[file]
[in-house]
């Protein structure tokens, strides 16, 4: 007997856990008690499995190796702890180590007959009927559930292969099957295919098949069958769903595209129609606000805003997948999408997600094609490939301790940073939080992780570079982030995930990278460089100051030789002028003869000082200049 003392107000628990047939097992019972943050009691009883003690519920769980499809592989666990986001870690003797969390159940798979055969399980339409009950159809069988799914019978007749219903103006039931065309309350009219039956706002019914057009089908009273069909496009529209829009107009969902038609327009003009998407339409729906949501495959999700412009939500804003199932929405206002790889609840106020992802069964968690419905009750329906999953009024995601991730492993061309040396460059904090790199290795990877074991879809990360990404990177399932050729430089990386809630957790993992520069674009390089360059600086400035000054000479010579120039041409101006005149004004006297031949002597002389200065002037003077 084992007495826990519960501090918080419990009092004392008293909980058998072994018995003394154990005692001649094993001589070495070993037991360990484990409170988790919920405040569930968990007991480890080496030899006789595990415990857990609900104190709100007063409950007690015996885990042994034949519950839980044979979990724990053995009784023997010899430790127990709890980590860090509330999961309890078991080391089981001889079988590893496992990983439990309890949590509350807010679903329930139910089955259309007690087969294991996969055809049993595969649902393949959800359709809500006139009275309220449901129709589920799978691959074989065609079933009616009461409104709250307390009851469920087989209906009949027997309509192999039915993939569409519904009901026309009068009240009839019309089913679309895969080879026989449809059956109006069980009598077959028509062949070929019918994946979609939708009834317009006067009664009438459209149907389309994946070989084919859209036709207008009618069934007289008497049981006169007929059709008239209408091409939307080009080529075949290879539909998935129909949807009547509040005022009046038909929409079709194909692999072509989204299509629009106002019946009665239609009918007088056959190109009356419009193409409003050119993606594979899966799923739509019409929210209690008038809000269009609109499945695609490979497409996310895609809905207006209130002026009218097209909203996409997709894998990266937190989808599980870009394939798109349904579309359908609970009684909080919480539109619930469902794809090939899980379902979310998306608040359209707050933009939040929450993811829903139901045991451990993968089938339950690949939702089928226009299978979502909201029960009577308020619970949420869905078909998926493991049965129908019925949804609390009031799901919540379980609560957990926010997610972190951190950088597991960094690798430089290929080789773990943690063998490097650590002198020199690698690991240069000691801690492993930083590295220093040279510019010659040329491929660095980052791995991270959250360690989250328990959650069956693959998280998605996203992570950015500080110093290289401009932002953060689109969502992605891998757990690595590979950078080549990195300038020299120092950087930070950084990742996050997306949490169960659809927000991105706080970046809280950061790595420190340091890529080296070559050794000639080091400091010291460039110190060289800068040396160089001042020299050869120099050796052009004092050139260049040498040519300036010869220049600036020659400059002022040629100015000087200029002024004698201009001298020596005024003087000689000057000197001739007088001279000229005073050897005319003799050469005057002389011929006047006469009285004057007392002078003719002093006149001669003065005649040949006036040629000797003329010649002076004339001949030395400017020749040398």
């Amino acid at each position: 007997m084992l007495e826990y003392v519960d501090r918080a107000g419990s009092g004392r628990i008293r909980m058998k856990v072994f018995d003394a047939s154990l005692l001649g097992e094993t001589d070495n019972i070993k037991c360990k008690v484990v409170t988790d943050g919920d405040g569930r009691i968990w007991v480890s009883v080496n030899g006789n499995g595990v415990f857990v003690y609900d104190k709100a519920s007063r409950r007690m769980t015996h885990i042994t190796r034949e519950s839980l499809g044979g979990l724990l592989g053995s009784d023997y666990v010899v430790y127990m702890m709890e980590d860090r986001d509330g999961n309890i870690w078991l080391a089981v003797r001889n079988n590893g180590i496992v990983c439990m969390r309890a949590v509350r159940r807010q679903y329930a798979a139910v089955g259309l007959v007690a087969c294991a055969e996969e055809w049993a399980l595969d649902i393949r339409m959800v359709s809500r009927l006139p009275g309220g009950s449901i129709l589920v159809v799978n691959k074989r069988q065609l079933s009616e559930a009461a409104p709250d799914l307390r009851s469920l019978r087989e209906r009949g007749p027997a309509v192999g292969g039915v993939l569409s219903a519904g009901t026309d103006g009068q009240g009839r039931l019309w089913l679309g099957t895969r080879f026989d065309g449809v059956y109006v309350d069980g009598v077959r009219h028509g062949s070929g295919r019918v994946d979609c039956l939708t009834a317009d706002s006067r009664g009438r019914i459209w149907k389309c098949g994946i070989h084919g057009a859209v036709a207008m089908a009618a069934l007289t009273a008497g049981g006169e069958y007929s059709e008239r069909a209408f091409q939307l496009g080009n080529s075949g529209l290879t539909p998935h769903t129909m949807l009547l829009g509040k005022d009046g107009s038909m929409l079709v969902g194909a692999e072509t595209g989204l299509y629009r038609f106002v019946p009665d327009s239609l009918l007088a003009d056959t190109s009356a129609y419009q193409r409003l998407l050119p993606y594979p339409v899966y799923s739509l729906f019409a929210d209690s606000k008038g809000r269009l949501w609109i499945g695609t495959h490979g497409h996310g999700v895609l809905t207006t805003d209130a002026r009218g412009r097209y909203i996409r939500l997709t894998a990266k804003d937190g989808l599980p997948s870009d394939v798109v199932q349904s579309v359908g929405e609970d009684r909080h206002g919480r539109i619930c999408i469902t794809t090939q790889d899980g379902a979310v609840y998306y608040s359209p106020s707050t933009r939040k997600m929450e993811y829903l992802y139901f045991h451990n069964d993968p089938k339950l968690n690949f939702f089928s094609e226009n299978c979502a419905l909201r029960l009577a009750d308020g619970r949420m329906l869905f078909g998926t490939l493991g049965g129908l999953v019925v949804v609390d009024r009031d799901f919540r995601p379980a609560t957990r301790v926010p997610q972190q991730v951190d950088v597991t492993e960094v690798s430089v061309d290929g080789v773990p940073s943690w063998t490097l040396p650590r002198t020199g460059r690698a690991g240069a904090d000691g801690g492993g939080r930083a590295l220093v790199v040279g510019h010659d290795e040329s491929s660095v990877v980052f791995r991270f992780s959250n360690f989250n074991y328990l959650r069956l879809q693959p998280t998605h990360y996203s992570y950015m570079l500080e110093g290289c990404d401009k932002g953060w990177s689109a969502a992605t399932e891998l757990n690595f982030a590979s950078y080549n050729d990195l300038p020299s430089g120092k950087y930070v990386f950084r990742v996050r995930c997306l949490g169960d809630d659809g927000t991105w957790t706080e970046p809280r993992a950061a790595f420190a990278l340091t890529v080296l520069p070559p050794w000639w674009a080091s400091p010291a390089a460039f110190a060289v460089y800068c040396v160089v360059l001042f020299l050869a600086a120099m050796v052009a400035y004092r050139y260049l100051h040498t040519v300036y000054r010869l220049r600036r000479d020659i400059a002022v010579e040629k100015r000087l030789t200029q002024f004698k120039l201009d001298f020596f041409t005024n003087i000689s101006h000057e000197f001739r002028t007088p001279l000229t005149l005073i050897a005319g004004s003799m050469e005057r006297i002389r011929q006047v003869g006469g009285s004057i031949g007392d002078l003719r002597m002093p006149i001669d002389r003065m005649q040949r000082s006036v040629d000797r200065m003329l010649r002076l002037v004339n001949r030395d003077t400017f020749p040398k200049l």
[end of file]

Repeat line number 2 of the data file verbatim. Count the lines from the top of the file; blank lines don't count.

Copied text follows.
């Protein structure tokens, strides 16, 4: 007997856990008690499995190796702890180590007959009927559930292969099957295919098949069958769903595209129609606000805003997948999408997600094609490939301790940073939080992780570079982030995930990278460089100051030789002028003869000082200049 003392107000628990047939097992019972943050009691009883003690519920769980499809592989666990986001870690003797969390159940798979055969399980339409009950159809069988799914019978007749219903103006039931065309309350009219039956706002019914057009089908009273069909496009529209829009107009969902038609327009003009998407339409729906949501495959999700412009939500804003199932929405206002790889609840106020992802069964968690419905009750329906999953009024995601991730492993061309040396460059904090790199290795990877074991879809990360990404990177399932050729430089990386809630957790993992520069674009390089360059600086400035000054000479010579120039041409101006005149004004006297031949002597002389200065002037003077 084992007495826990519960501090918080419990009092004392008293909980058998072994018995003394154990005692001649094993001589070495070993037991360990484990409170988790919920405040569930968990007991480890080496030899006789595990415990857990609900104190709100007063409950007690015996885990042994034949519950839980044979979990724990053995009784023997010899430790127990709890980590860090509330999961309890078991080391089981001889079988590893496992990983439990309890949590509350807010679903329930139910089955259309007690087969294991996969055809049993595969649902393949959800359709809500006139009275309220449901129709589920799978691959074989065609079933009616009461409104709250307390009851469920087989209906009949027997309509192999039915993939569409519904009901026309009068009240009839019309089913679309895969080879026989449809059956109006069980009598077959028509062949070929019918994946979609939708009834317009006067009664009438459209149907389309994946070989084919859209036709207008009618069934007289008497049981006169007929059709008239209408091409939307080009080529075949290879539909998935129909949807009547509040005022009046038909929409079709194909692999072509989204299509629009106002019946009665239609009918007088056959190109009356419009193409409003050119993606594979899966799923739509019409929210209690008038809000269009609109499945695609490979497409996310895609809905207006209130002026009218097209909203996409997709894998990266937190989808599980870009394939798109349904579309359908609970009684909080919480539109619930469902794809090939899980379902979310998306608040359209707050933009939040929450993811829903139901045991451990993968089938339950690949939702089928226009299978979502909201029960009577308020619970949420869905078909998926493991049965129908019925949804609390009031799901919540379980609560957990926010997610972190951190950088597991960094690798430089290929080789773990943690063998490097650590002198020199690698690991240069000691801690492993930083590295220093040279510019010659040329491929660095980052791995991270959250360690989250328990959650069956693959998280998605996203992570950015500080110093290289401009932002953060689109969502992605891998757990690595590979950078080549990195300038020299120092950087930070950084990742996050997306949490169960659809927000991105706080970046809280950061790595420190340091890529080296070559050794000639080091400091010291460039110190060289800068040396160089001042020299050869120099050796052009004092050139260049040498040519300036010869220049600036020659400059002022040629100015000087200029002024004698201009001298020596005024003087000689000057000197001739007088001279000229005073050897005319003799050469005057002389011929006047006469009285004057007392002078003719002093006149001669003065005649040949006036040629000797003329010649002076004339001949030395400017020749040398």